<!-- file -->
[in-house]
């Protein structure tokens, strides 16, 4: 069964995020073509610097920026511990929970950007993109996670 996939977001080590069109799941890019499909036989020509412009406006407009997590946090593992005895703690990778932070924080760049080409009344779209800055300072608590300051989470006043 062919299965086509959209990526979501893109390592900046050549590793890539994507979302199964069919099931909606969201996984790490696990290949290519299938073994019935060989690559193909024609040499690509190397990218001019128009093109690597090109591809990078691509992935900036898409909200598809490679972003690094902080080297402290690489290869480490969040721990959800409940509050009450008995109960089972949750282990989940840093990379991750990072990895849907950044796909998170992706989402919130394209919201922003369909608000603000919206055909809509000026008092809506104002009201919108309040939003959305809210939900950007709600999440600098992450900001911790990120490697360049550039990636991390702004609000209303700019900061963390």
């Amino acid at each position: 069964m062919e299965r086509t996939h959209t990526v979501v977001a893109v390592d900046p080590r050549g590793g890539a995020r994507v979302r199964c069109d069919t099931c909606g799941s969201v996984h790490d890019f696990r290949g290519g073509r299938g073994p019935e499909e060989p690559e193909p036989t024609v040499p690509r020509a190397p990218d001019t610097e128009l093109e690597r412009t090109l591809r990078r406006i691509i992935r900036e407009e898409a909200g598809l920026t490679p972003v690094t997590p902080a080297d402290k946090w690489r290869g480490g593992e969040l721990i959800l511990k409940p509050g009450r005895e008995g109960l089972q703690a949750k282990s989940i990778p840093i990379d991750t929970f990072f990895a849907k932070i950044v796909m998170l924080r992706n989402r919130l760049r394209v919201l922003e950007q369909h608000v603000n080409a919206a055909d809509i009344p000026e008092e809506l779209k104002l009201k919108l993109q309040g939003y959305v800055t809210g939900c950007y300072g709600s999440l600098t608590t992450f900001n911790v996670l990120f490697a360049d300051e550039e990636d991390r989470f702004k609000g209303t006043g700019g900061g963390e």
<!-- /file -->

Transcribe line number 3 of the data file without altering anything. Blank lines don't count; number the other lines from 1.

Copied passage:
């Amino acid at each position: 069964m062919e299965r086509t996939h959209t990526v979501v977001a893109v390592d900046p080590r050549g590793g890539a995020r994507v979302r199964c069109d069919t099931c909606g799941s969201v996984h790490d890019f696990r290949g290519g073509r299938g073994p019935e499909e060989p690559e193909p036989t024609v040499p690509r020509a190397p990218d001019t610097e128009l093109e690597r412009t090109l591809r990078r406006i691509i992935r900036e407009e898409a909200g598809l920026t490679p972003v690094t997590p902080a080297d402290k946090w690489r290869g480490g593992e969040l721990i959800l511990k409940p509050g009450r005895e008995g109960l089972q703690a949750k282990s989940i990778p840093i990379d991750t929970f990072f990895a849907k932070i950044v796909m998170l924080r992706n989402r919130l760049r394209v919201l922003e950007q369909h608000v603000n080409a919206a055909d809509i009344p000026e008092e809506l779209k104002l009201k919108l993109q309040g939003y959305v800055t809210g939900c950007y300072g709600s999440l600098t608590t992450f900001n911790v996670l990120f490697a360049d300051e550039e990636d991390r989470f702004k609000g209303t006043g700019g900061g963390e």